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Divorcing Oedipus





Divorcing Oedipus

Faith Nathaniel, a mom in her early thirties, is living the picture-perfect life. Trey, her husband, is tall, dark, handsome, and in-line to take over his family’s multimillion-dollar business, a privately-owned drug and alcohol rehabilitation center, St. Mary’s. Faith matches all the expected images-she volunteers at her children’s private school works with charities, and co-hosts Gala’s across Fairbanks. Initially, she is unfailingly supportive of her husband and of her family’s success. She is happy to write Trey’s papers for his master’s degree. She loves taking care of his very ill stepfather during the day. She delights in telling his mother how beautiful she is every waking minute.


One night in October, Faith’s perfect picture is shattered forever. She intercepts a suspicious text message on Trey’s phone. She confronts him. He refuses to reveal his mistress’s identity. Faith is anguished and kicks him out. Trey moves in with his mother. The following day, Trey and his mother began to viciously attack a heartbroken, unsuspecting, naïve Faith. Faith is left bewildered and with a lot of unanswered questions. As time passes, Faith keeps hoping things will get better, but as family secrets are uncovered, her situation progressively worsens.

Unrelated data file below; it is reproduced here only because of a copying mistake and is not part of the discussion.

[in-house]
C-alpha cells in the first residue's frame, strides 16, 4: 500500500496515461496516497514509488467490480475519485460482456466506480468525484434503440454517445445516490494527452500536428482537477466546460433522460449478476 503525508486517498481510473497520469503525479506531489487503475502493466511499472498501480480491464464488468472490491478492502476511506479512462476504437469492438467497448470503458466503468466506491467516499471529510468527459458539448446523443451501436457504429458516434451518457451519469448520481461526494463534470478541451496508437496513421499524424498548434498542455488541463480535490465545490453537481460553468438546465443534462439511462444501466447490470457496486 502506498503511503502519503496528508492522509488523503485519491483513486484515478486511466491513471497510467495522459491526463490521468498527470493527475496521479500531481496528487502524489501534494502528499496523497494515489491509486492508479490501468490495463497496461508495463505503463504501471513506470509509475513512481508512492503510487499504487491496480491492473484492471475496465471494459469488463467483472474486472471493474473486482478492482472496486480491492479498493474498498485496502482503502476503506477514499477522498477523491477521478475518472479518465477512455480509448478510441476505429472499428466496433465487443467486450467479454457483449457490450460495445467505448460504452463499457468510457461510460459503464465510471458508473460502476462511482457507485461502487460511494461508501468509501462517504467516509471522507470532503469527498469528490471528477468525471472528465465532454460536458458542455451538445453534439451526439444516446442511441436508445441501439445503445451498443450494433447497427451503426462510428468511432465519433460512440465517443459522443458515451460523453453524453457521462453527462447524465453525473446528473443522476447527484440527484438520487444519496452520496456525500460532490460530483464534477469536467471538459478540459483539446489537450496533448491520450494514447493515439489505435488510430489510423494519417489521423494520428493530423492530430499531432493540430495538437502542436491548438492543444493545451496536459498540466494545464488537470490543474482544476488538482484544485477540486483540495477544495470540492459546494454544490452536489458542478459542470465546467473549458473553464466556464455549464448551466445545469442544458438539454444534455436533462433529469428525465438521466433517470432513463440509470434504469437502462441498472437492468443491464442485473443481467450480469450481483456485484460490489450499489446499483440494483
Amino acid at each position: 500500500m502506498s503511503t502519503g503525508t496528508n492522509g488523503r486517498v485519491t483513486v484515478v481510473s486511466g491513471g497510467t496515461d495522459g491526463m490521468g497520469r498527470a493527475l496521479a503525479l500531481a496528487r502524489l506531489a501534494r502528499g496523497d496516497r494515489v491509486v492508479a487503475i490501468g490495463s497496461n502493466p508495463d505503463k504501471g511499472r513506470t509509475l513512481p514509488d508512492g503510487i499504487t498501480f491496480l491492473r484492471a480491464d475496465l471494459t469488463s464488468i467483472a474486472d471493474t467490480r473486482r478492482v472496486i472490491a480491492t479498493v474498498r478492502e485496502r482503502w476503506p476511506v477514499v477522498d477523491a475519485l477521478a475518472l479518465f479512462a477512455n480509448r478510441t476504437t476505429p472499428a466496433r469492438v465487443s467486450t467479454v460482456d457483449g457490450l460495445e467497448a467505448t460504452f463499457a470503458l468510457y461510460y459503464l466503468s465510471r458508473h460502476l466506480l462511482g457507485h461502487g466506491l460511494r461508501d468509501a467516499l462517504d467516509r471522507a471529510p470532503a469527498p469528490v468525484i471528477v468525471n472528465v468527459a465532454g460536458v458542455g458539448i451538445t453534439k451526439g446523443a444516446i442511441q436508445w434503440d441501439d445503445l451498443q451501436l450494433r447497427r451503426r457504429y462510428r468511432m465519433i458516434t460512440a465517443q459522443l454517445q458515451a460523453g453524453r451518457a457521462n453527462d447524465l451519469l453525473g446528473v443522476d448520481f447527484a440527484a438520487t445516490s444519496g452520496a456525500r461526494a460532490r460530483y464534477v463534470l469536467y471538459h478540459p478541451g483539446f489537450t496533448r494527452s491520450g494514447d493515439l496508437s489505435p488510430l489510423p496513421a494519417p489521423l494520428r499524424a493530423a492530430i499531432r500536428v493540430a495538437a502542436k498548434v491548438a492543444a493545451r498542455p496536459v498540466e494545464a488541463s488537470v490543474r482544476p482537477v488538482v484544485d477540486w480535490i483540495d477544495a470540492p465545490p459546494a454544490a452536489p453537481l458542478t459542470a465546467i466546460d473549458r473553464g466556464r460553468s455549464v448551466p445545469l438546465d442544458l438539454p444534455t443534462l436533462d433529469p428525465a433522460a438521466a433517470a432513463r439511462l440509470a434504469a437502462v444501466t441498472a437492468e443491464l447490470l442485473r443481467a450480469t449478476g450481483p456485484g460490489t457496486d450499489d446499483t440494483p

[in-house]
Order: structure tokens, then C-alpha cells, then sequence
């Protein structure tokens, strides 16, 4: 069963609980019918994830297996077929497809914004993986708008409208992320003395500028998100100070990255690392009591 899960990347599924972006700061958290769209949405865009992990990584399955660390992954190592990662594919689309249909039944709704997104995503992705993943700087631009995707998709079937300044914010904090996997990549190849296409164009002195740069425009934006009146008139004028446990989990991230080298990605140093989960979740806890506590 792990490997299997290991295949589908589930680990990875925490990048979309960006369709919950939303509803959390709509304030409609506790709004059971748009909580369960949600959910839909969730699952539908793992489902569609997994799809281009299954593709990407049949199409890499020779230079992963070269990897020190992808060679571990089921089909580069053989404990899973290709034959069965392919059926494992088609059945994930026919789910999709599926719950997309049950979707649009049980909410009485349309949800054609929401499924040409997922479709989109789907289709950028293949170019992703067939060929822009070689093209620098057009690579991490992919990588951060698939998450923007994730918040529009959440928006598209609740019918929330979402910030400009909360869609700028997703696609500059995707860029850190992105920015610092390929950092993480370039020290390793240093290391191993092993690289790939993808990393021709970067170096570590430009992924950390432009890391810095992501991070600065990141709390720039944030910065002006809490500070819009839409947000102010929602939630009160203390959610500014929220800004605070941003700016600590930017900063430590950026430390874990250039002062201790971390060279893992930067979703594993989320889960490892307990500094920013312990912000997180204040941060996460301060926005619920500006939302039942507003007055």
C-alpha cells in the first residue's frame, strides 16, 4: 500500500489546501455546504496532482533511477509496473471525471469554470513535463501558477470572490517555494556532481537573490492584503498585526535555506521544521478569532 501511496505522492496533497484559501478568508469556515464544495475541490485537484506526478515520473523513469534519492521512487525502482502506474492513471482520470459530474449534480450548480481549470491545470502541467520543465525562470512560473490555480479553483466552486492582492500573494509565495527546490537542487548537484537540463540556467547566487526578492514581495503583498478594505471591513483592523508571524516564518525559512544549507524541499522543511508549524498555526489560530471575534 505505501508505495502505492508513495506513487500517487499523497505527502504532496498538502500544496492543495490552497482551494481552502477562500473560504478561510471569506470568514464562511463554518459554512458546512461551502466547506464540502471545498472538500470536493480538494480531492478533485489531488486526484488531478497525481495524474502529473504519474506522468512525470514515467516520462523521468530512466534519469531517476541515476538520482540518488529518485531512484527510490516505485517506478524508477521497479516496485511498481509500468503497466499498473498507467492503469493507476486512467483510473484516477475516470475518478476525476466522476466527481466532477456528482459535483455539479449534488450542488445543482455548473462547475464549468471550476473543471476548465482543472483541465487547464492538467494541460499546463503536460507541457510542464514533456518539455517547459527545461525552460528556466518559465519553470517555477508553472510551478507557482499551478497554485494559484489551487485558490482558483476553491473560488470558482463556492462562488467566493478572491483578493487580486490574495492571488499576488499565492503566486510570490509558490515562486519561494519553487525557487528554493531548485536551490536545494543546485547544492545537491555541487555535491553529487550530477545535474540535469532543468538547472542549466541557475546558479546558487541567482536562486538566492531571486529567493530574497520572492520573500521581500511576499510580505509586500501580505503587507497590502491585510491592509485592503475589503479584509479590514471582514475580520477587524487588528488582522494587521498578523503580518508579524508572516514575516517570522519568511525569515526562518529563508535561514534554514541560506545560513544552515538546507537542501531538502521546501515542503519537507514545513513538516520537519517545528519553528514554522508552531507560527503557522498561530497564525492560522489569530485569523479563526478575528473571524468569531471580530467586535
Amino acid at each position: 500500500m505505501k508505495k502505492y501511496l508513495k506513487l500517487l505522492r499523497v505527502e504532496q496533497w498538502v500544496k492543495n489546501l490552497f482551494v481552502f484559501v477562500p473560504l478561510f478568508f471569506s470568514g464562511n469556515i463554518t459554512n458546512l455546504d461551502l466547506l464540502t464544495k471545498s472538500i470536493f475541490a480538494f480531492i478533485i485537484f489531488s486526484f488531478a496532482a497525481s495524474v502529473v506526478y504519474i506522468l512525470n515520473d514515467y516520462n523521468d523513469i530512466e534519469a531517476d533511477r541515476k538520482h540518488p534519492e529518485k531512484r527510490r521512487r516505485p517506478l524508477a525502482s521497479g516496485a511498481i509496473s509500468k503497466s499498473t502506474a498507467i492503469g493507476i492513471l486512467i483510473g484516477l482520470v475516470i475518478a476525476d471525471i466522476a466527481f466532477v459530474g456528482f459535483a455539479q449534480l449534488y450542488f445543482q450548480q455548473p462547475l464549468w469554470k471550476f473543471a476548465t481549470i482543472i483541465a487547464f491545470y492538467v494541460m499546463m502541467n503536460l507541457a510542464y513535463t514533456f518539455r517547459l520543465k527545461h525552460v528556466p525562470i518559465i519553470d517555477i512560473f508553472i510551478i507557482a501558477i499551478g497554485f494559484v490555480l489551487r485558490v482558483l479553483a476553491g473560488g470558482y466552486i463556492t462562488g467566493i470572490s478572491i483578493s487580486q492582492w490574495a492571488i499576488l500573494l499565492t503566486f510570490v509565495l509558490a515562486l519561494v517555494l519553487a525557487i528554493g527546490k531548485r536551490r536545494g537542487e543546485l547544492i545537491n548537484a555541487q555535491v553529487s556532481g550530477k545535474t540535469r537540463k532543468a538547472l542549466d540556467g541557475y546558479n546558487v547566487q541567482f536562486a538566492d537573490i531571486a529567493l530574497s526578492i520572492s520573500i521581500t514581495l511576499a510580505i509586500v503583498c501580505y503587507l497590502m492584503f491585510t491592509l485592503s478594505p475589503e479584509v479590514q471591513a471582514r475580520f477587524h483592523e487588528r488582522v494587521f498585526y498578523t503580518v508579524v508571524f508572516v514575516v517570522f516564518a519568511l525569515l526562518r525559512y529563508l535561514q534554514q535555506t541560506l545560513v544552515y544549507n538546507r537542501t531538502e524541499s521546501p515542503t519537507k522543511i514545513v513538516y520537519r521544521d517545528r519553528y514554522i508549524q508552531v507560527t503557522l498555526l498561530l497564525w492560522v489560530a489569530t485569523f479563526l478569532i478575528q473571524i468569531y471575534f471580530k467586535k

Eventually, Trey turns to opioids, loses his job, and as a last attempt to save his marriage, he confesses his mother’s plot to remove Faith from the family, using Helga, a middle-aged, married employee and mother of five as the temptress. 


Faith, in despair, tries to find herself; she turns to prayer, God, and a lover named Brad.


Divorcing Oedipus is a whirlwind page-turner about the lives of an American family, struggling with mental illness, power, and greed. M. Ophelia’s hilarious narrative, about the pitfalls of a wife trying to live her life to please others and getting gobsmacked for her efforts, is a riveting, realistic story of a powerless wife and mother navigating an elitist Alaskan family, who employ their excessive resources to destroy her. Will she recoil in retreat? Or will she make lemonade out of lemons?